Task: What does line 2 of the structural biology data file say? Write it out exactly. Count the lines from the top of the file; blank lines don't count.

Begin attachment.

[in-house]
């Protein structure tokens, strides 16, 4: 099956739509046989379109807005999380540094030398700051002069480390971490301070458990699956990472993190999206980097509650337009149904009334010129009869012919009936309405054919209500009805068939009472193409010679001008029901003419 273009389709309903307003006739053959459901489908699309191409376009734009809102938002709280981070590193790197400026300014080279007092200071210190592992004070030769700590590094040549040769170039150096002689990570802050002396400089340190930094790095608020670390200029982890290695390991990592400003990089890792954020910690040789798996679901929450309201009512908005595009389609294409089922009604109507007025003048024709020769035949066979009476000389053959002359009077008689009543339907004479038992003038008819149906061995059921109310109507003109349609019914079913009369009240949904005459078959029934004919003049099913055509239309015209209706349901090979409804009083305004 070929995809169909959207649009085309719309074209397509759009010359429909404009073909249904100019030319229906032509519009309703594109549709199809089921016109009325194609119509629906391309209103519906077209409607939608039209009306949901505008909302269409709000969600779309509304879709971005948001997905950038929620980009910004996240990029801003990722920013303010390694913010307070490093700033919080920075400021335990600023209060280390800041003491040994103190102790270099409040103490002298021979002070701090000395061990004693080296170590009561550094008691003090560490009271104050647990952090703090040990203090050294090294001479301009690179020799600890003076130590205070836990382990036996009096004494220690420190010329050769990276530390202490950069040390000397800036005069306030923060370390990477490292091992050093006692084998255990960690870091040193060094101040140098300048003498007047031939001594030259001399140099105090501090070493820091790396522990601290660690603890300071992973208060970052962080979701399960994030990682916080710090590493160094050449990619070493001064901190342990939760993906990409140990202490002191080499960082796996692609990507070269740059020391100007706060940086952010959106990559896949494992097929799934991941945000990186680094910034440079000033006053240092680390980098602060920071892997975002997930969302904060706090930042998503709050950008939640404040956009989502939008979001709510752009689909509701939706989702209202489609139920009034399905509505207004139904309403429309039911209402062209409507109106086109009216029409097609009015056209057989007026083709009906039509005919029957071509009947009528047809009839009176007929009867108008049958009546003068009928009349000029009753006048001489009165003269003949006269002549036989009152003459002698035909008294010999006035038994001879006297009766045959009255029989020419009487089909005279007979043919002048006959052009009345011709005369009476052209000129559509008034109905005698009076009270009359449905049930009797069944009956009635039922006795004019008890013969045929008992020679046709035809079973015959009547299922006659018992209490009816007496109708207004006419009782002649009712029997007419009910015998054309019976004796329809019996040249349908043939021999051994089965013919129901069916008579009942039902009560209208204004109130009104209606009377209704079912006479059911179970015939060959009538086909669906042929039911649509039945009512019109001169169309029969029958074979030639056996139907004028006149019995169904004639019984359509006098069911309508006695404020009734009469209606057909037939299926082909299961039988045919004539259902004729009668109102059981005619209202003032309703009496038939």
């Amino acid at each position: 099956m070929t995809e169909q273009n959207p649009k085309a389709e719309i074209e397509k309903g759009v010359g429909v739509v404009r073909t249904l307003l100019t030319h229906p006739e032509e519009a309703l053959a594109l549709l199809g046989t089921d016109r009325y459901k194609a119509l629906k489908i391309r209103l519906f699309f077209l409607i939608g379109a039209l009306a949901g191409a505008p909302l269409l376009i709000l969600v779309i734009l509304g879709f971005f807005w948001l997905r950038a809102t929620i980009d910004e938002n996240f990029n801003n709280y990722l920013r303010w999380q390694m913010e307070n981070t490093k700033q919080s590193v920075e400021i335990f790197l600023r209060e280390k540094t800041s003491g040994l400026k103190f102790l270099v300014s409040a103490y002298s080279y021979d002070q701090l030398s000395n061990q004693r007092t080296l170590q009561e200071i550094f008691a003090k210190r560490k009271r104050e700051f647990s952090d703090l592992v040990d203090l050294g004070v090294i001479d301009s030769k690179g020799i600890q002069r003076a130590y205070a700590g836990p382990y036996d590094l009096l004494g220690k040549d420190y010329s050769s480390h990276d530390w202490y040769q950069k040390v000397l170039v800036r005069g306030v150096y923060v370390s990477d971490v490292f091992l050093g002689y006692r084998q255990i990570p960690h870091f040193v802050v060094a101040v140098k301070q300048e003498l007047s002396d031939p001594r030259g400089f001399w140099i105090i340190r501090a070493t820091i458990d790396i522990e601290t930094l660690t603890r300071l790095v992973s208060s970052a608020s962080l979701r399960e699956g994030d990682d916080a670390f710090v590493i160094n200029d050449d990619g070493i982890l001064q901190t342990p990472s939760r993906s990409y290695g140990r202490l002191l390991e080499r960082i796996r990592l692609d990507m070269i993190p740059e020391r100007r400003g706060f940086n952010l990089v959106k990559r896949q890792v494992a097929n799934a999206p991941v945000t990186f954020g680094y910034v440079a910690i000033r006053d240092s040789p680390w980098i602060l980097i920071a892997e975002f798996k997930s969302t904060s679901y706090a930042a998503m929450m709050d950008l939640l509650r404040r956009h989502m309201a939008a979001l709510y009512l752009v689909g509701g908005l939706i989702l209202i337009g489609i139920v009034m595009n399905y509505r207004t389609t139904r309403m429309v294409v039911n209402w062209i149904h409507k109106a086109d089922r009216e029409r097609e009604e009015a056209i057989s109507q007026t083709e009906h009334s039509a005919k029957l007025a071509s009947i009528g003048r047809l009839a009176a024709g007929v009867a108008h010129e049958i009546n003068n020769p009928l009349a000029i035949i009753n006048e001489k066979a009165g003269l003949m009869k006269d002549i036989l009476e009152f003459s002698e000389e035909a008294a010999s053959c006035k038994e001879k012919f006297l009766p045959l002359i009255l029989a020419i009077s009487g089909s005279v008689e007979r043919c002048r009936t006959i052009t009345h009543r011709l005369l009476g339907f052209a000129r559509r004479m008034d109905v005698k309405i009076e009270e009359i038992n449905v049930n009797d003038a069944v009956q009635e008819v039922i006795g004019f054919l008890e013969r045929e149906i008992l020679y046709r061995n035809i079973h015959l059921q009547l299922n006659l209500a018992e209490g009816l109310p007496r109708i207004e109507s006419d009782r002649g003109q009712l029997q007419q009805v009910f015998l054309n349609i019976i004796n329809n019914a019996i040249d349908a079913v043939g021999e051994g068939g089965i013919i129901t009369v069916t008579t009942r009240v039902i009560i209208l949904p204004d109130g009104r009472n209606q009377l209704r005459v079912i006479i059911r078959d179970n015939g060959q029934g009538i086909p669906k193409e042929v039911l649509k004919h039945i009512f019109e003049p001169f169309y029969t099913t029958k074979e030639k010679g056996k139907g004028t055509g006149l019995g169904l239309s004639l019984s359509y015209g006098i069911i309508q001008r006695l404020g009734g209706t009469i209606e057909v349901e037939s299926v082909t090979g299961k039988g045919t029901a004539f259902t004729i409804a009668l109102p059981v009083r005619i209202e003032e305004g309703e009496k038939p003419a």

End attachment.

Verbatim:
């Protein structure tokens, strides 16, 4: 099956739509046989379109807005999380540094030398700051002069480390971490301070458990699956990472993190999206980097509650337009149904009334010129009869012919009936309405054919209500009805068939009472193409010679001008029901003419 273009389709309903307003006739053959459901489908699309191409376009734009809102938002709280981070590193790197400026300014080279007092200071210190592992004070030769700590590094040549040769170039150096002689990570802050002396400089340190930094790095608020670390200029982890290695390991990592400003990089890792954020910690040789798996679901929450309201009512908005595009389609294409089922009604109507007025003048024709020769035949066979009476000389053959002359009077008689009543339907004479038992003038008819149906061995059921109310109507003109349609019914079913009369009240949904005459078959029934004919003049099913055509239309015209209706349901090979409804009083305004 070929995809169909959207649009085309719309074209397509759009010359429909404009073909249904100019030319229906032509519009309703594109549709199809089921016109009325194609119509629906391309209103519906077209409607939608039209009306949901505008909302269409709000969600779309509304879709971005948001997905950038929620980009910004996240990029801003990722920013303010390694913010307070490093700033919080920075400021335990600023209060280390800041003491040994103190102790270099409040103490002298021979002070701090000395061990004693080296170590009561550094008691003090560490009271104050647990952090703090040990203090050294090294001479301009690179020799600890003076130590205070836990382990036996009096004494220690420190010329050769990276530390202490950069040390000397800036005069306030923060370390990477490292091992050093006692084998255990960690870091040193060094101040140098300048003498007047031939001594030259001399140099105090501090070493820091790396522990601290660690603890300071992973208060970052962080979701399960994030990682916080710090590493160094050449990619070493001064901190342990939760993906990409140990202490002191080499960082796996692609990507070269740059020391100007706060940086952010959106990559896949494992097929799934991941945000990186680094910034440079000033006053240092680390980098602060920071892997975002997930969302904060706090930042998503709050950008939640404040956009989502939008979001709510752009689909509701939706989702209202489609139920009034399905509505207004139904309403429309039911209402062209409507109106086109009216029409097609009015056209057989007026083709009906039509005919029957071509009947009528047809009839009176007929009867108008049958009546003068009928009349000029009753006048001489009165003269003949006269002549036989009152003459002698035909008294010999006035038994001879006297009766045959009255029989020419009487089909005279007979043919002048006959052009009345011709005369009476052209000129559509008034109905005698009076009270009359449905049930009797069944009956009635039922006795004019008890013969045929008992020679046709035809079973015959009547299922006659018992209490009816007496109708207004006419009782002649009712029997007419009910015998054309019976004796329809019996040249349908043939021999051994089965013919129901069916008579009942039902009560209208204004109130009104209606009377209704079912006479059911179970015939060959009538086909669906042929039911649509039945009512019109001169169309029969029958074979030639056996139907004028006149019995169904004639019984359509006098069911309508006695404020009734009469209606057909037939299926082909299961039988045919004539259902004729009668109102059981005619209202003032309703009496038939």